The flowering cherry (sakura) blossom viewing season in Japan attracts international attention. When I checked Google News just prior to writing this article, there were scores of English language articles on the subject in media ranging from the tabloid New York Post to the left-wing elite-oriented Guardian.
Most headlines noted that the blossom viewing was taking place despite the pandemic.
That is indeed the case, but compared to last year when access to prime viewing sites was blocked, pandemic precautions this year are light touch focused on limiting picnics and alcohol consumption.
Having returned to Tokyo on March 27th from a trip to Kyushu, I took advantage of the exceptionally good weather on March 28 and 29 to do my own highly subjective survey of the blossoms while trying out some new photographic equipment.
This pond is adjacent to Ueno Park, itself a prime blossom viewing site in Tokyo.
The blossoms were at their peak when I visited on March 28 and the walkways were crowded with people admiring the blossoms and taking photos.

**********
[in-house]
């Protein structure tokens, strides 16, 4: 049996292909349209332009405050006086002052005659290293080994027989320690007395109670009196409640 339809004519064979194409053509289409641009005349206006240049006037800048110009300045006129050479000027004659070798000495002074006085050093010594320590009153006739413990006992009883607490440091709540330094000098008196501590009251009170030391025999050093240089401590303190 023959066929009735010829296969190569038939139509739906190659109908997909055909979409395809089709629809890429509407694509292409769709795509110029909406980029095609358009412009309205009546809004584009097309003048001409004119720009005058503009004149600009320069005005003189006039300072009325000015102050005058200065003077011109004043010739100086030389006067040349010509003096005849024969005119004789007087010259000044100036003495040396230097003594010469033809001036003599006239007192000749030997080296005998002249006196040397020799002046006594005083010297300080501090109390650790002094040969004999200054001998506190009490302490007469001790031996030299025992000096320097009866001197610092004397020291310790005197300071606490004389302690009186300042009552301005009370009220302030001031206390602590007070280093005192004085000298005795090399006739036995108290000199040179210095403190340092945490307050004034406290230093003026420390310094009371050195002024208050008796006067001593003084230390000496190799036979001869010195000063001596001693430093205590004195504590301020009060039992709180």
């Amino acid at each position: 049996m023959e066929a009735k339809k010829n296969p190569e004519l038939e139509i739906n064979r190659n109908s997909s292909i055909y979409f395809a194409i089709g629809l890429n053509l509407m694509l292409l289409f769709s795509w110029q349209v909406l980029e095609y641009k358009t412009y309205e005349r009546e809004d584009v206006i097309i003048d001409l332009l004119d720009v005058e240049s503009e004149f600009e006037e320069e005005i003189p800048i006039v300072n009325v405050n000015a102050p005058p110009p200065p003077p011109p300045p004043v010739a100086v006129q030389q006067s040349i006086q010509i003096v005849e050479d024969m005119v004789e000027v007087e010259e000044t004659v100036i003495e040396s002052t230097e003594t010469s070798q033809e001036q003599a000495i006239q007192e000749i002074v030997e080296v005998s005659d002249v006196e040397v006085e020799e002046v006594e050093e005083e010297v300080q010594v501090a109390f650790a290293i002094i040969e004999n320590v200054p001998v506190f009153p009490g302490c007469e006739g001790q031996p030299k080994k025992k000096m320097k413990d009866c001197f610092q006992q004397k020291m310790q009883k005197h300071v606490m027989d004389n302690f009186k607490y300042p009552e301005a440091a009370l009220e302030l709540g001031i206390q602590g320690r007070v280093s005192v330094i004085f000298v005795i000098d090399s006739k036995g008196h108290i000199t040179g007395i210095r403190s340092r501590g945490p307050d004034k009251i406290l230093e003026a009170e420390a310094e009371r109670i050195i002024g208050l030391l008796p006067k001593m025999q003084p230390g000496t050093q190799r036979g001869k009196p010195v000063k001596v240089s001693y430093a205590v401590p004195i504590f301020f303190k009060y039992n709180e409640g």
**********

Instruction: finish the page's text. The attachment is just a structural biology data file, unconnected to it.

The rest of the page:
All of the pedal boats available for rental were in use and there was a long line of people waiting for their chance to rent one to view the blossoms from the pond side.
Because there are numerous high-rise buildings near the pond and the Tokyo Sky Tree can be seen from it, the pond is a good venue for not just close ups of the blossoms and selfies, but also photos that show the blossoms in this very urban context.
I am fortunate to live within walking distance of this park, which is listed in almost all guides to blossom viewing in Tokyo. Asukayama Park gets live television news coverage every year and in non-pandemic years all flat areas, including concrete covered event areas, are filled with families and affinity groups enjoying picnics.
The affinity groups are noted for a high level of alcohol consumption. One of my former colleagues ended up being rushed to a hospital in an ambulance after overdoing it at a blossom viewing picnic at Asukayama.
Aside from the blossoms, the park has three museums: Paper Museum, Kita City Asukayama Museum, and the Shibusawa Memorial Museum dedicated to the early-modern venture capitalist Shibusawa Eiichi. His likeness will appear on ten thousand yen notes beginning in 2024.
His mansion compound was adjacent to the park. Two buildings that survived the B-29 fire bombs raids are open to the public and there is a souvenir shop selling Shibusawa items that was built as part of the promotion NHK historical drama “Reach Beyond the Blue Sky” that was broadcast from February, 2021, to December, 2021.